With the blink of an eye, iPhone's Face ID -- a biometric unlocking feature that Apple popularized two years ago -- to unlock the phone and buy things with a scan of your face. Now that a secure version exists in Android phones, face unlock will be the killer feature every Android user will want. ( when we tested both in four typical scenarios.)(and ) accomplished something that no other significant Android phone-maker has. It finally caught up to
The face unlock feature on Android phones has existed for years, but mostly as a convenience that's been flimsy enough to fool with photos. Face ID's more rigorous process meant it was secure enough for transactions.
Some Huawei phones, like the , use the same technology as Apple to unlock the phone, but they don't support mobile payments. This year, . That left Apple as the only real game in town.
But more importantly, the Pixel 4's adoption of this secure version of face unlock could have ripple effects throughout the rest of the Android world. If Google folds the blueprint for this secure version of face unlock into the Android OS, it will all but guarantee that every midrange and premium phone will use the feature, since roughly 90% of all smartphones run on the platform.
Why face unlock matters
Face scanning, along with fingerprint scanning, is one of the few biometrically secure methods of verifying your identity. On a phone, it's meant to be a fast, convenient and mostly hands-free alternative to fingerprint readers. Using face unlock instead of a fingerprint reader can free up space on the screen and keep you from fumbling on the back or side of the phone to unlock it.
Proponents of face unlock also claim that it's more secure than fingerprint readers and harder to fool with images and synthetic appendages, like dummy fingers. It has the power to authenticate password autofill in addition to mobile payments.
The technology works by scanning your features and creating a stored image that the phone then compares to your face whenever you attempt to unlock your device. Versions that are less secure create optical images with the camera, which are easy enough to fool with photos, masks or other spoofs.
Apple, and now Google, uses an infrared sensor to project tens of thousands of dots onto your face. This creates a 3D depth map with far more data on the length, shape, span and width of your unique features.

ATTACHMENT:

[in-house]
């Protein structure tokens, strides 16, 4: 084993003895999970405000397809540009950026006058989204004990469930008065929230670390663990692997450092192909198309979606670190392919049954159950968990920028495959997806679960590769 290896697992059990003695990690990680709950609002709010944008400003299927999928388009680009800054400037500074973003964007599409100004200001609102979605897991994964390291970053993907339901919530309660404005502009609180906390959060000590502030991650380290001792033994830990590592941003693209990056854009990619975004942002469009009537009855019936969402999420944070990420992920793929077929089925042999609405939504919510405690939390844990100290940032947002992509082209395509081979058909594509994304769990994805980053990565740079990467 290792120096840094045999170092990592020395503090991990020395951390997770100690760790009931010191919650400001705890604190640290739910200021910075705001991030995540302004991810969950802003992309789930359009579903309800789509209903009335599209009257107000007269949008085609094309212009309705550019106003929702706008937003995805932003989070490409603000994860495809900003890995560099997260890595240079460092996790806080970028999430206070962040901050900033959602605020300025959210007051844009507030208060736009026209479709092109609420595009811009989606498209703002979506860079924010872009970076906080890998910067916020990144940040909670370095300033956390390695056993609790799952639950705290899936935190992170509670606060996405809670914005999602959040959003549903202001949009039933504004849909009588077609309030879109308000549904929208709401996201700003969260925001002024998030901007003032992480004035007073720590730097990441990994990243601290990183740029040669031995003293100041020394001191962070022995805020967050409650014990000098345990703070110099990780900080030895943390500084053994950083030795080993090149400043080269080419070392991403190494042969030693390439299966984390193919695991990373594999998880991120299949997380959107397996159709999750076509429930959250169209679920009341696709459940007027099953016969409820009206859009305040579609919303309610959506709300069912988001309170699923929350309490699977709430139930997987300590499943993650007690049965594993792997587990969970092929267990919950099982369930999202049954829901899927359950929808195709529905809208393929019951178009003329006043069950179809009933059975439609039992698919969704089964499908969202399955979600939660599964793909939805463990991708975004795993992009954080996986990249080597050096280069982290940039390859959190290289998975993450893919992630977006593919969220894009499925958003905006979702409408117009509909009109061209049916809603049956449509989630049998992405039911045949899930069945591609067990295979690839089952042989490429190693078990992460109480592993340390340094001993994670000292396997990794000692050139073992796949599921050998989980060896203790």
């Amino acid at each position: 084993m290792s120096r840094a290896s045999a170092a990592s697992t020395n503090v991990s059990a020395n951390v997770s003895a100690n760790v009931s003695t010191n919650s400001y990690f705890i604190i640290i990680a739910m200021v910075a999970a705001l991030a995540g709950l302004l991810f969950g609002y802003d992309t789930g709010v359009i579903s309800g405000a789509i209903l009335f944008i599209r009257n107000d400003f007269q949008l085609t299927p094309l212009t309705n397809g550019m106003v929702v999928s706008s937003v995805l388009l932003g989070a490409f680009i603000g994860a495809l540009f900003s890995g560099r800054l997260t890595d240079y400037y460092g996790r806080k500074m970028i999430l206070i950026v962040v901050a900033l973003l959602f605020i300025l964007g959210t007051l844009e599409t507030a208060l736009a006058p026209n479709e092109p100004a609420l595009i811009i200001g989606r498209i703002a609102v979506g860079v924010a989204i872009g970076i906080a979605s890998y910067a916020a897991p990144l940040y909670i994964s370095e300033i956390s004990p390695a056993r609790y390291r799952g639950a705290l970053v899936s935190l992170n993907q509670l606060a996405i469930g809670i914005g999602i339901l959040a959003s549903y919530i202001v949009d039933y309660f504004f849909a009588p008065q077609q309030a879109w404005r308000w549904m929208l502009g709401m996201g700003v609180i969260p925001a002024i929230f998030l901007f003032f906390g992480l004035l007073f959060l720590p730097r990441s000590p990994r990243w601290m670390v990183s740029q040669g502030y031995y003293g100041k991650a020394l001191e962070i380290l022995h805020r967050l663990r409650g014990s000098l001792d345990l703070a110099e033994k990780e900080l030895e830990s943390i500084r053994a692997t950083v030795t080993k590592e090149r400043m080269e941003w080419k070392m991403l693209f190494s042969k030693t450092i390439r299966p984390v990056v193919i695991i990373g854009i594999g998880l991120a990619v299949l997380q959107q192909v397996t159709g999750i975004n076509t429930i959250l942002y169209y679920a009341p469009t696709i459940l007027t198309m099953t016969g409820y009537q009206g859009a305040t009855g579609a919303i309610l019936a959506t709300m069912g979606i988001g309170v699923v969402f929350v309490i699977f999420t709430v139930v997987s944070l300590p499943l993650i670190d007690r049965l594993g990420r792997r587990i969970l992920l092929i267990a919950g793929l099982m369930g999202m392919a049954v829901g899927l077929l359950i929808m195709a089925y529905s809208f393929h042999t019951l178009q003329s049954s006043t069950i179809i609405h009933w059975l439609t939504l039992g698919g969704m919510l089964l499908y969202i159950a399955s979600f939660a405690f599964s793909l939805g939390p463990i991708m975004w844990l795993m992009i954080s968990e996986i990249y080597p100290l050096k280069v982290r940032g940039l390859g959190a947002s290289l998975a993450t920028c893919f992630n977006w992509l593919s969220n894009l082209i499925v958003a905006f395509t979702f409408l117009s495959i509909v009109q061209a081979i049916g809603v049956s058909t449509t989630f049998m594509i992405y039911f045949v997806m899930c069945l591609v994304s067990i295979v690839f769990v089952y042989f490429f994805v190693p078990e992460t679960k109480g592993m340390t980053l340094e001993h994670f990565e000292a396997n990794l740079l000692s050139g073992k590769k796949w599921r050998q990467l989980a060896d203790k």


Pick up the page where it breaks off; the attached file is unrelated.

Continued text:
While the iPhone requires you to swipe up from the bottom of the screen to finish unlocking the phone (after it's verified your identity), the Pixel 4 usesto recognize when you're reaching for your device. That alone will trigger the Pixel 4 to unlock the screen.
Using gestures and a glance to unlock the phone should be faster than swiping it -- at least, according to Google. This is something we'll test soon.
Why only now?
It isn't clear why the Android competition has lagged so far behind when it comes to truly secure face unlock. Qualcomm bundled support for a 50,000-dot projector into its Snapdragon 845 chipset a year after the iPhone X launched in 2017, but rivals were slow to take up the technology.
Perhaps some of these device-makers lacked the technology or software teams to get the feature secure enough, or perhaps they wanted to put their own spin on the secure face unlock realm, as Google has now done.
Either way, Google's opportunity to innovate on hardware by pairing Motion Sense gestures to the face unlock mechanism isn't just a long-overdue way for the brand to flex its technical muscle. And it isn't just a way for Pixel phones to race ahead. Because of Google's considerable resources and reach, its blueprint for face unlock on Android phones has the potential to push biometrics even further into the future.
Originally published earlier this month.